Thursday brought more addition and subtraction during play. W wanted to tell me how many of a certain thing that she had and what the difference was between that and another group of toys.

Socialisation: Monday was our social group day and we were lucky enough to have D there with us. They played a lot with the other children and generally had fun outside and inside with W’s friends.

….So that rounds of another week of home education with us. Next week, we are playing a game of W’s choosing, which is apparently called ‘Unicorn Vets’…..

Milestones

When W reached CSA (Compulsory School Age), I found myself thinking that we had hit a major milestone – that now it is official and W really isn’t going to school. We are ‘officially’ home educating now, although you could say that we have been home educating for years, since nothing has changed in terms of her child-led learning. We have been doing it all along.

Of course, we have had other milestones along the way. I remember when W was 3 and I received letters telling me that she could have a place at nursery, which I ignored at the time. This felt like a minor milestone. Then the deadline for applying for a school place (in reception year) neared and I had fleeting worry that I should apply, just in case. However, I didn’t. I strongly believed that home education was right for W at the time, and when the deadline did actually pass, I felt a sense of relief that the decision had been made and that now we could just get on with it.

But then her peers started school in the September when she was 4. I saw all of the Facebook posts, chatted to my friends about their excitement at their baby starting school, how cute they look in their new uniforms and how their friends from nursery will be in the same class as them etc etc. I couldn’t help feeling that W was missing out and that that was all because of me. What if she actually would have liked school? What if she needed more than I could offer her?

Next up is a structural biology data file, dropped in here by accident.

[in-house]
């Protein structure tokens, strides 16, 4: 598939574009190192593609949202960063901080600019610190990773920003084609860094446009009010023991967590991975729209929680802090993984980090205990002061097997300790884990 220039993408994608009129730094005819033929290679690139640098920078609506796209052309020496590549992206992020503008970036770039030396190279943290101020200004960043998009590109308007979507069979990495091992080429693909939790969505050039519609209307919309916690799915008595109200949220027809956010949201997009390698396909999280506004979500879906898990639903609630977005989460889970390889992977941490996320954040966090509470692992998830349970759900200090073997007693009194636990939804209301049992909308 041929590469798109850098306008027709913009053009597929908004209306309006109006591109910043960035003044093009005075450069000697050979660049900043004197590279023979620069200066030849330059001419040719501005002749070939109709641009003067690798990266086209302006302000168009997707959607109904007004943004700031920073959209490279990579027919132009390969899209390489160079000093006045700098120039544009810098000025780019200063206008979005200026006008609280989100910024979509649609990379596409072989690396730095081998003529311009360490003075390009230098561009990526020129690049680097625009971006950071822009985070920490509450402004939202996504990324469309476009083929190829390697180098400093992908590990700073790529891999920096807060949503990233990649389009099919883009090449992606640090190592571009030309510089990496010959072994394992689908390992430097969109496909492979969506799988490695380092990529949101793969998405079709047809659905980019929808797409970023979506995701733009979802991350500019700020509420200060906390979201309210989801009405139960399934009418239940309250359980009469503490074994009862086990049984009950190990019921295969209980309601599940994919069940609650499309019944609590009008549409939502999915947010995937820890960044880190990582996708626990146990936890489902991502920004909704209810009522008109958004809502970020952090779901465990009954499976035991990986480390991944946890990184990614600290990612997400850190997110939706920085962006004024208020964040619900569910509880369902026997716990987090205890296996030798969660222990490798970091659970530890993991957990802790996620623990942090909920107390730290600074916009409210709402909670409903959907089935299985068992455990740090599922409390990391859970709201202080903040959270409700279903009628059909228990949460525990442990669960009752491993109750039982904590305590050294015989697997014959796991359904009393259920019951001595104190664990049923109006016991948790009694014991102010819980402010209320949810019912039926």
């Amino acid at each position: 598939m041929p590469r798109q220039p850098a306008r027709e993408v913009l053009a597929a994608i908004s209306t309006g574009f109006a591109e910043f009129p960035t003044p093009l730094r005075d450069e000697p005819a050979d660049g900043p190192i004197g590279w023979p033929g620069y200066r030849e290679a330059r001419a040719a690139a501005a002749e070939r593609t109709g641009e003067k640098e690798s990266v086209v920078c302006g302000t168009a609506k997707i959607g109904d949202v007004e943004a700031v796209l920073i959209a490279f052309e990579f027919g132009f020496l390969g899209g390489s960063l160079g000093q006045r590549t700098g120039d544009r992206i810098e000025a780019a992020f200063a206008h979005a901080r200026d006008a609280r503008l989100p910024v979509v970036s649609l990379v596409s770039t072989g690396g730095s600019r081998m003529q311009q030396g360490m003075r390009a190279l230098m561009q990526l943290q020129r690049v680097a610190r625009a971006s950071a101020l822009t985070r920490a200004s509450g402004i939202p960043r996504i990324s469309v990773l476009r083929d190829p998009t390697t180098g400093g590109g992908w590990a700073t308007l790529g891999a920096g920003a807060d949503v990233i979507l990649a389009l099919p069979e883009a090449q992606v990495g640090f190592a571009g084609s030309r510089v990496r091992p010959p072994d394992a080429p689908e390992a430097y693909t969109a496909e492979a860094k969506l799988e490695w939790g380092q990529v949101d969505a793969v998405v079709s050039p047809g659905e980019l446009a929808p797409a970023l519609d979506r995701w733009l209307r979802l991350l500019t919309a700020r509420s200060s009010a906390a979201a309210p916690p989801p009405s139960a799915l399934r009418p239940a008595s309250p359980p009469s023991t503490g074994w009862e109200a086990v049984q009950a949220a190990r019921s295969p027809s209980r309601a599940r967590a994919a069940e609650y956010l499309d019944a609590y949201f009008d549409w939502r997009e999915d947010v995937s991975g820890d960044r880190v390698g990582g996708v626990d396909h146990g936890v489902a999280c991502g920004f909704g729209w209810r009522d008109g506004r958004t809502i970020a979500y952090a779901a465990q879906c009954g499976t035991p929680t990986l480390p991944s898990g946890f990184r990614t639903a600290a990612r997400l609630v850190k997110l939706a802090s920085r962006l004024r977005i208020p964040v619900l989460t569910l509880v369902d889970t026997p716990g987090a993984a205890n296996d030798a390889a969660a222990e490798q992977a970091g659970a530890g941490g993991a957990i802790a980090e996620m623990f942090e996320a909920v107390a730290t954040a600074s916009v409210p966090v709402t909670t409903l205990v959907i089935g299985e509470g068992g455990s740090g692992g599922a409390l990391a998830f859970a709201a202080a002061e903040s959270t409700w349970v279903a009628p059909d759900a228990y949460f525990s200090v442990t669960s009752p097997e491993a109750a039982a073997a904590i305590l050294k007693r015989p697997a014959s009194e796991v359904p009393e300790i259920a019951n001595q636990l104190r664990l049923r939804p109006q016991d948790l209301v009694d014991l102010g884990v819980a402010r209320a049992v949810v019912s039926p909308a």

At this point, W was still nervous of loud noise. She didn’t like big groups of people and was a sensitive soul. Should I have pushed her to overcome her fears or would that make her withdrawn? Should I go with my gut and keep her out of the institution that is school, until she is actually ready and more able to cope with the challenges of the classroom? Is any child really ready at only 4 years old?

All these questions would pop into my head at night and I found that I was asking myself over and over if I was doing the right thing. If so many people were doing the same thing as each other and sending their 4-year-olds to school before they were even CSA, surely they were right and I was missing something?

However, I had read the studies and reports on the fact that the UK starts formal schooling when children are too young. The evidence is clear (More information can be found in this New Scientist report and this report by the Foundation for Economic Education, both taking evidence from, and linked to, various respected studies on the subject) that early school enrollment is having a negative effect on our children’s health, wellbeing and also educational attainment.